EU Says Recession Is Here and Inflation Shock Will Linger On
European Union officials in Brussels on Friday slashed their forecast for growth next year, predicting barely any expansion.
(Bloomberg) -- The euro zone faces a grim winter as a recession bites just as double-digit inflation grips the region and war rages nearby, according to the European Commission.
European Union officials in Brussels on Friday slashed their forecast for growth next year, predicting barely any expansion, and raised all their projections for consumer prices. They reckon the economy is now shrinking and will keep contracting during the first quarter.
“Amid elevated uncertainty, high energy price pressures, erosion of households’ purchasing power, a weaker external environment and tighter financing conditions are expected to tip the EU, the euro area and most member states into recession,” the Commission said. “Broadening price pressures are expected to have moved the inflation peak to year-end.”
The projections cast new light on the challenge facing Europe’s governments and central bankers as they navigate an energy-driven cost-of-living shock for consumers at a time when nights are drawing in and temperatures falling.
The economy confronting them is buckling under the crushing weight of inflation that reached a new euro-era high of 10.7% in October. The Commission reckons price growth will now average 8.5% this year and 6.1% in 2023 -- both markedly higher predictions than made in July.
The 2022 projection for economic expansion is 3.2%, raised only because of stronger-than-expected performance so far. For the coming year however, the Commission sees growth of just 0.3%, down from a prior forecast of 1.4%.
Germany, the region’s biggest economy, will shrink more than any other euro-zone member in 2023, the forecasts show. In the wider EU, the only other country seen suffering as badly is Sweden.
Out of 15 euro-zone countries on which the Commission provided a quarterly forecast for gross domestic product, every one of them is seen suffering at least one three-month period of contraction.
“The EU economy is at a turning point” and the outlook “has weakened significantly,” Economy Commissioner Paolo Gentiloni told reporters in Brussels. “Inflation has continued to rise faster than expected, but we believe that the peak is near.”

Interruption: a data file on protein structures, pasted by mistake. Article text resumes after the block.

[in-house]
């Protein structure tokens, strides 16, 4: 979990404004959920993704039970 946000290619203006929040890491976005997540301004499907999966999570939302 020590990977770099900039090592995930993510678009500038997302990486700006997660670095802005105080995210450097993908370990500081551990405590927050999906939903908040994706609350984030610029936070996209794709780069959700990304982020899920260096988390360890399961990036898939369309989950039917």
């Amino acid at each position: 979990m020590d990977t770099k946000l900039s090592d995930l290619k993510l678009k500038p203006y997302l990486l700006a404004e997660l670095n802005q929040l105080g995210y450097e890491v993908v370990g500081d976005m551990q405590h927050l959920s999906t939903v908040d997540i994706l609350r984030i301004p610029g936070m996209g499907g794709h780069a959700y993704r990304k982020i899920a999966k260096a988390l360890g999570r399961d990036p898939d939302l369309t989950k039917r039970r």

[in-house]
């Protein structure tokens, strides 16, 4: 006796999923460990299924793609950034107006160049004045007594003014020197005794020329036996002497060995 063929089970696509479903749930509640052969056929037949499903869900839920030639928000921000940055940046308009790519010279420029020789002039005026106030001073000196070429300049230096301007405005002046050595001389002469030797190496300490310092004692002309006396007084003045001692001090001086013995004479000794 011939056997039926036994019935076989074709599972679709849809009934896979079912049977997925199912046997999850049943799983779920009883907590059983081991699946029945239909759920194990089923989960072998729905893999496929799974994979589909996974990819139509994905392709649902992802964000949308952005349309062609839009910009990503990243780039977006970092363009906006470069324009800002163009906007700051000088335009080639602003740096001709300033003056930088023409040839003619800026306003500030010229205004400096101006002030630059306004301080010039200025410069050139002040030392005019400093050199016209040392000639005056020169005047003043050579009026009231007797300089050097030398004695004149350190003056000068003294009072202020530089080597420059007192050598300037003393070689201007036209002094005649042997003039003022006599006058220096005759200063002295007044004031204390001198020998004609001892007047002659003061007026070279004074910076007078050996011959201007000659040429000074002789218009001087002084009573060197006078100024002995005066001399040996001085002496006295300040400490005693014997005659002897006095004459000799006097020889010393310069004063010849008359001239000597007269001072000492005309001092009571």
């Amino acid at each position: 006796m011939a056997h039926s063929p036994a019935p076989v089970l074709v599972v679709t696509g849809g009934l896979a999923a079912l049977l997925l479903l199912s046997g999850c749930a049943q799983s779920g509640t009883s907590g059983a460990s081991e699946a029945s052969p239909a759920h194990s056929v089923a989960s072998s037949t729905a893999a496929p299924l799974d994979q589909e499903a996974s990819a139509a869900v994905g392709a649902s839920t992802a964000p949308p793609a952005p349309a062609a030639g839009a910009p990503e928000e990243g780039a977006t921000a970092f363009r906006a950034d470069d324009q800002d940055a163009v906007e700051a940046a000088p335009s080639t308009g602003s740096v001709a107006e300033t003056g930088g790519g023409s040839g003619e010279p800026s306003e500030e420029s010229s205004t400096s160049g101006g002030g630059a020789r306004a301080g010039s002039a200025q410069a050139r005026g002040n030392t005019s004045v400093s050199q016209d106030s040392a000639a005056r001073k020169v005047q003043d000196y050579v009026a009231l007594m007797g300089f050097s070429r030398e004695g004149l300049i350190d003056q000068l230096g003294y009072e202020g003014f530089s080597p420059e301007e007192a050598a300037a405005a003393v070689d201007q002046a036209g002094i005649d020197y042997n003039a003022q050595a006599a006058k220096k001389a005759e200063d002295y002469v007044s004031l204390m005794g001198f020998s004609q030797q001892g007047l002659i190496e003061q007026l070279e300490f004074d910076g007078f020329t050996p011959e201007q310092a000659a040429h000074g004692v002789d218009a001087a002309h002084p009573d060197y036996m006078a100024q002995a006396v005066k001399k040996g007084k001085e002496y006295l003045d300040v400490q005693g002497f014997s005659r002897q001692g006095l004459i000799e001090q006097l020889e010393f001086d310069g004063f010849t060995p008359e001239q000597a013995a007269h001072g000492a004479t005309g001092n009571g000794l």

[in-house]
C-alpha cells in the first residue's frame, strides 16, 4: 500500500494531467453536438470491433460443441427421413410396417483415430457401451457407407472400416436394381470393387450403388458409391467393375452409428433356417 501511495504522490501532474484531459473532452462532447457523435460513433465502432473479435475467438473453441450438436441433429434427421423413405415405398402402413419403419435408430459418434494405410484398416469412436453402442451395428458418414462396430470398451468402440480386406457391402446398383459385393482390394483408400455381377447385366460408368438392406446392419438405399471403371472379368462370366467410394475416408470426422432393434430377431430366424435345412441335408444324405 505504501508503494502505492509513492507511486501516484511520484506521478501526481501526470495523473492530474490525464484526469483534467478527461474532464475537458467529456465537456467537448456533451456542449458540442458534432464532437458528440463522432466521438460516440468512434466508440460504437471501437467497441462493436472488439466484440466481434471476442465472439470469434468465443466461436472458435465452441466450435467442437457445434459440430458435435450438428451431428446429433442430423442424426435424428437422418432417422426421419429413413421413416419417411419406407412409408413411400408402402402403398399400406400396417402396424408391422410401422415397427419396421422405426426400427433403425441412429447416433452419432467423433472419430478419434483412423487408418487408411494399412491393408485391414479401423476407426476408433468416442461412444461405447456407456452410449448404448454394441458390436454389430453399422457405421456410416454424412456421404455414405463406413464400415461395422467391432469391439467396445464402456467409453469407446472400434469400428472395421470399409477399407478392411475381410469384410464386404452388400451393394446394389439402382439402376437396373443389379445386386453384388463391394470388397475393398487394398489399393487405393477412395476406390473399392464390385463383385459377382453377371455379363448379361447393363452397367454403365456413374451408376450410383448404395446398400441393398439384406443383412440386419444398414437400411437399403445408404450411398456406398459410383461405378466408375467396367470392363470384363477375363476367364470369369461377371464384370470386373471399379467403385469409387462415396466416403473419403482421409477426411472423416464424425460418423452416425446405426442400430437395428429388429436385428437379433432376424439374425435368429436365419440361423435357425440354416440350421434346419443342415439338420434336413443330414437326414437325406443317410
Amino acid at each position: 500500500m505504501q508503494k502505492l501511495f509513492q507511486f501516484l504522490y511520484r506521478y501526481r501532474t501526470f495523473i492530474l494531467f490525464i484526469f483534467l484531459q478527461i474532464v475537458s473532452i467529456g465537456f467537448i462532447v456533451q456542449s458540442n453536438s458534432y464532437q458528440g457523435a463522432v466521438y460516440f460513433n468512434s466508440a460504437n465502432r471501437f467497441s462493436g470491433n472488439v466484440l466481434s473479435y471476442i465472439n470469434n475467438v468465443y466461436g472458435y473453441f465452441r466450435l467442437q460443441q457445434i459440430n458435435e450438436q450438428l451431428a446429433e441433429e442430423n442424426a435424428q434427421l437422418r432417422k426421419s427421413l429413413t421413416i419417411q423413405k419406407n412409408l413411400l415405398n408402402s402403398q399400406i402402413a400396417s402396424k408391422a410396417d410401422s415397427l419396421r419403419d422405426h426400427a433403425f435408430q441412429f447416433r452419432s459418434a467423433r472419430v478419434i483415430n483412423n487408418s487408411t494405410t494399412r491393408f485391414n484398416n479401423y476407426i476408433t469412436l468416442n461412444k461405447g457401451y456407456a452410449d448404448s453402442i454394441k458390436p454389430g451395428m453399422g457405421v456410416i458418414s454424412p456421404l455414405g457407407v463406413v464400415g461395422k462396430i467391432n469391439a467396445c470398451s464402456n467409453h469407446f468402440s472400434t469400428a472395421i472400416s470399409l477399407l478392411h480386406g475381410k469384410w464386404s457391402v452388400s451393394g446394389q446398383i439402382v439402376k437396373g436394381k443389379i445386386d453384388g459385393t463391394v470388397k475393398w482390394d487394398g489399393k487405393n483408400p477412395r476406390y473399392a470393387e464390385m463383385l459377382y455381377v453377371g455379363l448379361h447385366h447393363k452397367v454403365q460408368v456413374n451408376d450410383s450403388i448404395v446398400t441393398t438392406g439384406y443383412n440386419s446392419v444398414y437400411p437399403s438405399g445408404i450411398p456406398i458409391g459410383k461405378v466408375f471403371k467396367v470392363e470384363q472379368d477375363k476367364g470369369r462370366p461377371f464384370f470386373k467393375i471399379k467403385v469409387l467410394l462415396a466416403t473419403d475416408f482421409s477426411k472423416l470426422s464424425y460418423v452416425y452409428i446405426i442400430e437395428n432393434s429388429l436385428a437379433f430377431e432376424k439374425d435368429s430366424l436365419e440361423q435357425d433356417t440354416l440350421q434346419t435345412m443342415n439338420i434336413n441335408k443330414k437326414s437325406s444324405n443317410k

While bleak, the outlook from Brussels is probably still too optimistic, according to Maeva Cousin, an economist at Bloomberg Economics. Forecasts she has compiled with colleagues show a 0.1% contraction in 2023 rather than the small increase in output anticipated by the Commission.
The Commission cautioned too that plenty can go awry again in 2023.
“The economic outlook remains surrounded by an exceptional degree of uncertainty as Russia’s war of aggression against Ukraine continues and the potential for further economic disruptions is far from exhausted,” officials said. “The largest threat comes from adverse developments on the gas market and the risk of shortages, especially in the winter of 2023-24.”
Addressing the policy outlook, ECB Executive Board member Isabel Schnabel said on Thursday that borrowing costs will need to rise to a level that puts a brake on the economy. She also addressed the threat of a contraction.
“It’s clear that the risk of a recession has gone up, given the data that we’ve seen,” Schnabel said. “We will need to raise rates further, probably into restrictive territory, to bring inflation back to our medium-term inflation target in a timely manner.”
(Updates with Bloomberg Economics in 10th paragraph)
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